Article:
The Quest for a Slower Kind of Mail

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There once was a time when people communicated using a thing called “a letter.” For you history buffs, that’s back before IM’ing, texting, Facebooking, tweeting, etc.

Though he was born in that latter tech generation, Ivan Cash is nostalgic for the old ways when people still put pen to paper. On July 15th,  the San Francisco man launched a month-long project to spread his love of “snail mail.”

The project is appropriately titled “Snail Mail My Email.” The way it works is, people can send Cash an email of up to 100 words, and his team of volunteers will hand write a letter and mail it to the recipient. Volunteers pick up the postage. 

“I don’t think it’s an ideal way of having other people write letters for you,” said Cash. “But it is a way of easily allowing people to experience that feeling you get when you receive a letter.”

Since starting the project several weeks ago, Cash has enlisted 134 volunteers around the world who’ve mailed out more than 2,500 letters. In a living room in San Francisco’s Hayes Valley, Cash and a group of friends sat in a circle transforming emails into handwritten notes. 

There were love letters from husbands to wives; a poem from a father to a son – a letter from a woman to her grandmother letting her know her injured ribs had healed. One volunteer wrote-out a "Dear John" letter intended for an unfortunate recipient in Australia: “Dear Thomas,” it said. “I don’t think it’s working out. Sorry, I think it’s time we ended things.”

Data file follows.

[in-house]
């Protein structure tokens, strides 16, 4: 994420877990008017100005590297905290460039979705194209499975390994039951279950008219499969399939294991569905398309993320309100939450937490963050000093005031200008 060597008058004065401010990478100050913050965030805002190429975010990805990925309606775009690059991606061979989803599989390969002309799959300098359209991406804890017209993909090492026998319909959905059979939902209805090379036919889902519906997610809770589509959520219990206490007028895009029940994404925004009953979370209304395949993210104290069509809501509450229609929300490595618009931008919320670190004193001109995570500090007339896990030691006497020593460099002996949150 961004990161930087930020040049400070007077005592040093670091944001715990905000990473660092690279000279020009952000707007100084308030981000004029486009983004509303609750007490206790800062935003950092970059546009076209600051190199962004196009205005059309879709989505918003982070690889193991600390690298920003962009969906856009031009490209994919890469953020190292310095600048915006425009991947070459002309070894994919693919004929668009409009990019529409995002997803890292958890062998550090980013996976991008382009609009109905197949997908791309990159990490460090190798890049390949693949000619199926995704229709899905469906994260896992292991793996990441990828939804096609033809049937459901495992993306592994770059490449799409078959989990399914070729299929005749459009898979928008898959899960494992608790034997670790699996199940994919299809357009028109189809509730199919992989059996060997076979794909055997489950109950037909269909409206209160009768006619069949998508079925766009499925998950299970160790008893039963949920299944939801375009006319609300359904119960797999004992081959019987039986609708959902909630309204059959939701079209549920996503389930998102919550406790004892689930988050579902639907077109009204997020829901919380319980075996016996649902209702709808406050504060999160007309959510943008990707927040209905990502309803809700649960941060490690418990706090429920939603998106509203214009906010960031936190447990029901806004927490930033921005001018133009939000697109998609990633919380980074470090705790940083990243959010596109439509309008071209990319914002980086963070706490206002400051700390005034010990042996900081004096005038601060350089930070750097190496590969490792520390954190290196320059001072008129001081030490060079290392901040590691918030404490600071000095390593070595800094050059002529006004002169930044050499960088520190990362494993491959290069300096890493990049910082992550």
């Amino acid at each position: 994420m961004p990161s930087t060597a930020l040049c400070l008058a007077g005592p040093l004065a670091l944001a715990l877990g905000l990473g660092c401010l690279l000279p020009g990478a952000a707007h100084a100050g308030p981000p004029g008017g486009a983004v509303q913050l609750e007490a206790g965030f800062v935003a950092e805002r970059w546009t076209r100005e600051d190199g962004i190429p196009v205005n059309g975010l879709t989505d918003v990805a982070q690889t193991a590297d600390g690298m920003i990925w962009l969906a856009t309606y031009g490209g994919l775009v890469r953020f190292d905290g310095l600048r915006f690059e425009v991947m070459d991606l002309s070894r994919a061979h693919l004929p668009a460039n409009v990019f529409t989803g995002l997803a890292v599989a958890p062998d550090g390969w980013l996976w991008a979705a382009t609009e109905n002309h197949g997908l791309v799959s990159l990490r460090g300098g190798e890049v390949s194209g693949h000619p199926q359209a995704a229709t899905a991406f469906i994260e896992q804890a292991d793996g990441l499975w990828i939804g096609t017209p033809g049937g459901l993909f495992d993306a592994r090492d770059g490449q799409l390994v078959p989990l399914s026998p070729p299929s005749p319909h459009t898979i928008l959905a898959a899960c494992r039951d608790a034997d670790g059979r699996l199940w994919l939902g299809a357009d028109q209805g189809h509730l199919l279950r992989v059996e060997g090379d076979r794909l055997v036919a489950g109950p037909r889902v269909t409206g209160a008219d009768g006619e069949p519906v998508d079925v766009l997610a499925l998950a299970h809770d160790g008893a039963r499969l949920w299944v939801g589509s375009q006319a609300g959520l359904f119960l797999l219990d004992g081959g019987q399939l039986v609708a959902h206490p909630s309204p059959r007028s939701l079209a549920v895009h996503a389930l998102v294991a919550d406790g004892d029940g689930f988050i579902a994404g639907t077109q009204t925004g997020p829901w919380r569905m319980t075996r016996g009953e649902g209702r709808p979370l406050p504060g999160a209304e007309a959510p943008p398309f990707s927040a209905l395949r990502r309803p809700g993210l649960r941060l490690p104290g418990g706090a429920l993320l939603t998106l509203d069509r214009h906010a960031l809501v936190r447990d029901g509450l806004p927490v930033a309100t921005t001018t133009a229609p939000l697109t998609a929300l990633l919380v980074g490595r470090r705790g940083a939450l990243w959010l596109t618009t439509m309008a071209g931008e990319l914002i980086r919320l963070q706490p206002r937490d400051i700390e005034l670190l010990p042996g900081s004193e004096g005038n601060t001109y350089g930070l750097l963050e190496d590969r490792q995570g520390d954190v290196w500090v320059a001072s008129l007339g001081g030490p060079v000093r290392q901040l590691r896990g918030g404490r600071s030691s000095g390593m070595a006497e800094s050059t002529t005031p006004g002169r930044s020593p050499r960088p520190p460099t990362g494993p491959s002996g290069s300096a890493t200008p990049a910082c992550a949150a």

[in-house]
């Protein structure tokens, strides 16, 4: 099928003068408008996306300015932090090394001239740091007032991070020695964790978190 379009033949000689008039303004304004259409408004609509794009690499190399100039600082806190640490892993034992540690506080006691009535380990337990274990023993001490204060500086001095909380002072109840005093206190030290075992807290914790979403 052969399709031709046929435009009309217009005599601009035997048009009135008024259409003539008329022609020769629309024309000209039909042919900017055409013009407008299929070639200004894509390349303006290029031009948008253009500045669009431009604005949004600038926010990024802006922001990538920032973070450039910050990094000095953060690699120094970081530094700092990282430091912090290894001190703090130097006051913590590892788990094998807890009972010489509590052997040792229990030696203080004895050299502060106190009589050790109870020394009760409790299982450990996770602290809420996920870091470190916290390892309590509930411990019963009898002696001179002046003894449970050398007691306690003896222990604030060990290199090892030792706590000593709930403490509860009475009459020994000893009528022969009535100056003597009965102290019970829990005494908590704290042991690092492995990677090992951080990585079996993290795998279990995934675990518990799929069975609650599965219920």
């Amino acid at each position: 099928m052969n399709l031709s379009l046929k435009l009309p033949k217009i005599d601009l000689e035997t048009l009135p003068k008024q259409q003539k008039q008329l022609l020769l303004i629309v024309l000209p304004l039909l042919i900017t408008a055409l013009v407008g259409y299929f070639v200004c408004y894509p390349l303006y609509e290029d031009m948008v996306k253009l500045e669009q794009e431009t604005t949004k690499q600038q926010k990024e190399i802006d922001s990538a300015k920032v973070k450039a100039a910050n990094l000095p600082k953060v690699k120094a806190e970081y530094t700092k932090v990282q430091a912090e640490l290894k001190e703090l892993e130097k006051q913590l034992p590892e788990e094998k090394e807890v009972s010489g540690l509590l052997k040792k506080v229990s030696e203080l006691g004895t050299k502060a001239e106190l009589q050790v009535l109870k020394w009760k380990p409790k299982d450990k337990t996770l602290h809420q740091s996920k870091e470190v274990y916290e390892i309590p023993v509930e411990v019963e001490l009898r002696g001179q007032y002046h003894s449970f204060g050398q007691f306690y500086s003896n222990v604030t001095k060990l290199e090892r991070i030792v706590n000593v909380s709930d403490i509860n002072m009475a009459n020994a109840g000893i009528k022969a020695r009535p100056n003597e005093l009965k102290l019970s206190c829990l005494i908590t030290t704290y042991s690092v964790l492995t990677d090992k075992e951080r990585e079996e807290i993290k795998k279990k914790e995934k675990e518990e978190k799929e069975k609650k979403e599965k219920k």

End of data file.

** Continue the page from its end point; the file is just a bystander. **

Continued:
Cash smiled at the words, and said he hoped it was a joke.

“We’ve definitely gotten letters from parents to their infant children,” he said. “Saying ‘hey this might be the only snail mail you get.’”

While the old-fashioned letter writing isn’t dead, it may be on life-support. The U.S. Postal Service recently announced major nationwide cutbacks as email continued to replace the printed word.

Even some of Cash’s volunteers admitted the letter writing campaign was forcing them to dust off forgotten handwriting skills. 

“I think one time I had a class in college where the assignment was to write a letter,” recalled volunteer Andy Dao. “And I don’t think I even did that.”

Dao’s admission brought laughter from the group of 20-something volunteers who constantly consulted their laptops as they wrote out the letters. The project guidelines allow people to request drawings, a splash of perfume or the petals of flowers. One woman folded a letter into a requested origami crane, another pressed her freshly colored lips onto a note. 

“I think the success of this project, to me, shows how receptive people are to going back to a physical, tangible slowed-down alternative," Cash said.

At the same time, volunteers acknowledged the irony of enlisting a group of strangers to write-out someone’s intimate message. 

“It’s fun to be able to put your own personal touch on somebody else’s personal thoughts,” Amy Foote, a volunteer said.

Cash hoped that the project, which ends Aug. 15, will remind people of the excitement of finding something in the mailbox -- beside junk mail and bills -- even if the personal touch, did get a little third-party help.
To participate in the project, go to

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